Ofege – Try And Love (EMI Nigeria, early 70s)

Now-Again | Sep. 14, 2008 | Picks |

Listen: “Gbe Mi Lo”

The ultimate in West African psychedelic funk. The first of their kind, Ofege was a band of college students from St. Gregory’s College, in Lagos, Nigeria. I read somewhere that they were “influenced by Nigerian bands BLO, The Funkees and the Black Company as well as overseas bands like Led Zeppelin and Santana” but I’m not sure if that actually begins to approximate their sound. I suppose the closest kin they had were BLO, but Ofege were a bit more raw, a bit more amateur (in a good way). Like Shorty and The Jr. Kools in comparison to Kool and the Gang (or something like that.

Whatever the case, Ofege succeeded in creating a debut album drenched with fuzz guitar, plaintive, wailing vocals and a backbeat as influenced by James Brown as it is by Fela Kuti. It’s a unique, raw, beautiful take on the psychedelic sound.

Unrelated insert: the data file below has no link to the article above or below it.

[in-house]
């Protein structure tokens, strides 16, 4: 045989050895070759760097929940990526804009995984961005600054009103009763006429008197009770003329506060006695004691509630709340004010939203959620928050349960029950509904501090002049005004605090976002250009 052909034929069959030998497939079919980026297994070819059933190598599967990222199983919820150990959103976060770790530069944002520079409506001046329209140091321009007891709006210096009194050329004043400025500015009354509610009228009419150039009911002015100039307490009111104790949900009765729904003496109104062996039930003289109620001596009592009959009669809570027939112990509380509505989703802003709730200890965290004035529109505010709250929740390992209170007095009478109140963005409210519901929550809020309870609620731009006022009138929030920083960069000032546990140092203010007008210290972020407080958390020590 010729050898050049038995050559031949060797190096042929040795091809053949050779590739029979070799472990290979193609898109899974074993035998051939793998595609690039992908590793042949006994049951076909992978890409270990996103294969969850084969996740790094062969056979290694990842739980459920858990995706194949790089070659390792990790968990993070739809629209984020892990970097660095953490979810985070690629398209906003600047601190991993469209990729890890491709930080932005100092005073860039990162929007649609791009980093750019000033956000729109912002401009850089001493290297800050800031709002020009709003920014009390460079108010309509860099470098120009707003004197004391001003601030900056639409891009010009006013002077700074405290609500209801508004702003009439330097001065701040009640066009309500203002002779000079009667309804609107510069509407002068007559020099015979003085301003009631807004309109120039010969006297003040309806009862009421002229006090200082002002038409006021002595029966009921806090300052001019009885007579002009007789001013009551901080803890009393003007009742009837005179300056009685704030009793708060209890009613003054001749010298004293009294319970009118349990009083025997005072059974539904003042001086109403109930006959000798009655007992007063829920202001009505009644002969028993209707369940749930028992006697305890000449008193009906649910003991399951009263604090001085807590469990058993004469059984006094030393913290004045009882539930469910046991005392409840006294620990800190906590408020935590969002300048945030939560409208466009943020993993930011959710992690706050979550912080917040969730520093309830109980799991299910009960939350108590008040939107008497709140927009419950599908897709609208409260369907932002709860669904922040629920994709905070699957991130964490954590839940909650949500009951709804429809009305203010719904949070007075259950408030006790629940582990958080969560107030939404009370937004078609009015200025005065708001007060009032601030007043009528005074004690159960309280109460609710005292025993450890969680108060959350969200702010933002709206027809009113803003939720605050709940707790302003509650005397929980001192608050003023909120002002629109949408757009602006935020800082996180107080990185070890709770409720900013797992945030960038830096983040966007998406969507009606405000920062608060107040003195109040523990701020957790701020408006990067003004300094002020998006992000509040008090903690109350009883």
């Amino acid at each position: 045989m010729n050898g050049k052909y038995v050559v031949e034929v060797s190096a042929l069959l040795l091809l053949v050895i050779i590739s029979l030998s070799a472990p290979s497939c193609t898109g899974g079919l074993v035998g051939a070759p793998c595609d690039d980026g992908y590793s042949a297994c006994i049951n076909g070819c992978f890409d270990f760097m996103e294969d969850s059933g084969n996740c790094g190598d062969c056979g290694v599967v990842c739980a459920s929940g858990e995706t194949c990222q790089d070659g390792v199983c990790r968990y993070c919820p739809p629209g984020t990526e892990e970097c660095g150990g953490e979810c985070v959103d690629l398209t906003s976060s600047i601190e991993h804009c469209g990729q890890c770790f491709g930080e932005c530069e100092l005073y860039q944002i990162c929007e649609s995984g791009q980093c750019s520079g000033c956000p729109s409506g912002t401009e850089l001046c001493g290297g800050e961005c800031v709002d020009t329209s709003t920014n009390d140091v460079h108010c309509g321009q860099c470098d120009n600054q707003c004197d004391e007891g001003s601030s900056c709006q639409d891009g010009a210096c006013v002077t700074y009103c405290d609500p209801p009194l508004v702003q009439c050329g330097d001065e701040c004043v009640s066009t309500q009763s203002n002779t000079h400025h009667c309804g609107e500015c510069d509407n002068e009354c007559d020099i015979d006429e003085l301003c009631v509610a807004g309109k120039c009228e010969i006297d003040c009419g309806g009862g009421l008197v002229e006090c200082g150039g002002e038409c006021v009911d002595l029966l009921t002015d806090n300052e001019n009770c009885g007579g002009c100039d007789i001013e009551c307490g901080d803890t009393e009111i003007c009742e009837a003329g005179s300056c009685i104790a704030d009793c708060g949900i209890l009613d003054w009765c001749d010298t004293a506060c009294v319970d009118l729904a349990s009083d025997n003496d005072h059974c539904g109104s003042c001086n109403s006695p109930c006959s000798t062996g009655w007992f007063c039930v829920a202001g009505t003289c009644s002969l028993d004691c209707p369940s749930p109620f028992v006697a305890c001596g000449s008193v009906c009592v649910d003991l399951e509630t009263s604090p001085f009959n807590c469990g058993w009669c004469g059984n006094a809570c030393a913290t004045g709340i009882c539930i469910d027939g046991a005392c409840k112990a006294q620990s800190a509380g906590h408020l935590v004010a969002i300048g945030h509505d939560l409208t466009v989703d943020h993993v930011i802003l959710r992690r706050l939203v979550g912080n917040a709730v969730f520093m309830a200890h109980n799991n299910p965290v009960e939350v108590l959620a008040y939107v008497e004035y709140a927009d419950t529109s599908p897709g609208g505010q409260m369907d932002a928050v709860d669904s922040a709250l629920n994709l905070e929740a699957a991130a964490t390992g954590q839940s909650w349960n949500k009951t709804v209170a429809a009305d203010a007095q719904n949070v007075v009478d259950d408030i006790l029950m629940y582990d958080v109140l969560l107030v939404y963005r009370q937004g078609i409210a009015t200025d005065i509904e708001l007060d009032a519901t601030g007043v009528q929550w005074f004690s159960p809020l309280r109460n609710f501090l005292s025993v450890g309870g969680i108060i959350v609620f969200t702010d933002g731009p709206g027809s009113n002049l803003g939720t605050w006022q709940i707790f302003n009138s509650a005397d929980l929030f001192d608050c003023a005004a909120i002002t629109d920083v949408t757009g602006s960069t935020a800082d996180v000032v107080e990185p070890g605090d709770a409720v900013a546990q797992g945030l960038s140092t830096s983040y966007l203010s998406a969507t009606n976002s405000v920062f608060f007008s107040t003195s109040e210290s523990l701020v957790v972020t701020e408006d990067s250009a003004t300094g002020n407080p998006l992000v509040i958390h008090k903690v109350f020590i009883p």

Though they recorded a few more albums in the mid to late 70s which are ostensibly “funkier” than their debut, none possess the charm of Try and Love. Check “Gbe Me Lo,” the sole instrumental on the album and the reason that crusty psych geezers shelled out four figures for this album before the days of eBay.